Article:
In the end, our road trip in an electric vehicle was quite easy. And it was such a great experience. With a little preparation and planning, you can enjoy an escapade that’s environmentally friendly and just as fun for less!
If you don’t own an electric vehicle yet, why not rent one? There’s no better way to try one than a trip on the open road!
Overview of our road trip in an electric vehicle (one way, Sainte-Julie – Cap-aux-Meules)
- Vehicle model: 2017 Chevrolet Bolt with a new battery
- Total distance traveled: 1,158 km
- Total energy consumed: 172.9 kWh (including a fast-charge session upon arriving in Cap-aux-Meules)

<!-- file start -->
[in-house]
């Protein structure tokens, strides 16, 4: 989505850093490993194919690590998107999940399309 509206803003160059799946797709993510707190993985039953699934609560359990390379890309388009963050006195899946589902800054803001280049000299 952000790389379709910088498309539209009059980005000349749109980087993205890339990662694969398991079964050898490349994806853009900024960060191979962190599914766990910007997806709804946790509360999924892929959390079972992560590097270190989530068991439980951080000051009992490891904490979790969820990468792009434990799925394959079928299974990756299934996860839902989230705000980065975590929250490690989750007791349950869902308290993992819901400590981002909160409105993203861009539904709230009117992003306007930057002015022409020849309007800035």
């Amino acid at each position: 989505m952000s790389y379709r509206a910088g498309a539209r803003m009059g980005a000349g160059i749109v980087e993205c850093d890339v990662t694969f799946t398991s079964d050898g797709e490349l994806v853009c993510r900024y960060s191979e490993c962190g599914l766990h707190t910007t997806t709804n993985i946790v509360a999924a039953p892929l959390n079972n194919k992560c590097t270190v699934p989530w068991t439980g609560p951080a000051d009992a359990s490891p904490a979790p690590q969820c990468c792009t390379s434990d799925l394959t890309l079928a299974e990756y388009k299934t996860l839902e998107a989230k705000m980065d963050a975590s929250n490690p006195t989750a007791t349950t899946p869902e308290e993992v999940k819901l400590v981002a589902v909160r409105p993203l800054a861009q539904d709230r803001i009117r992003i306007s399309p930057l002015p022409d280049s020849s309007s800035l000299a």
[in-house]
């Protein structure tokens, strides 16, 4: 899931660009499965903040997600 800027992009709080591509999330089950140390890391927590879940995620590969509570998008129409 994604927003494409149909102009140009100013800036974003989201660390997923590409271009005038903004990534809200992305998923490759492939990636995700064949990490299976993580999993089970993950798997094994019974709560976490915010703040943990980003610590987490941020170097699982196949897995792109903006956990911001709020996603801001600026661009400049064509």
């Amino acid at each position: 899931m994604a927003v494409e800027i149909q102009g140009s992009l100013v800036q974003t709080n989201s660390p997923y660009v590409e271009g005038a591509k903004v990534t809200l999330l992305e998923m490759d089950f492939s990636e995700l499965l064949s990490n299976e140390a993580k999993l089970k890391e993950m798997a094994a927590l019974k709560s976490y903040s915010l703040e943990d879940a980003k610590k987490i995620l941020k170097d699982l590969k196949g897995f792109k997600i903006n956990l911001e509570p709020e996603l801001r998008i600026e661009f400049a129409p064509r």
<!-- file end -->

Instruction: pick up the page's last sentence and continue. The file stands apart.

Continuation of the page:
- Average consumption: 15 kWh/100 km
- 7 charging sessions (including charging during meals and one standard overnight charging session)
- Total time spent at fast-charge stations: 3 hours, 57 minutes
- Average time of the fast-charge sessions: 35.6 minutes
- Energy cost of the one-way trip: $69.46
A few tips before you head out on your road trip in an electric vehicle
- Download the Electric Circuit mobile app for smartphone or iPad.
- Plan your itinerary using the trip planner on your smartphone or iPad.
- Have a charging card with you in case you can’t connect to the wireless network (Québec only).
- Never charge your vehicle over 80% SOC at fast-charge stations: the charge time will be much longer.
- Read the labels on the charging stations and select the power based on your vehicle’s capacity. And be considerate of other electric vehicle drivers!
The Electric Circuit team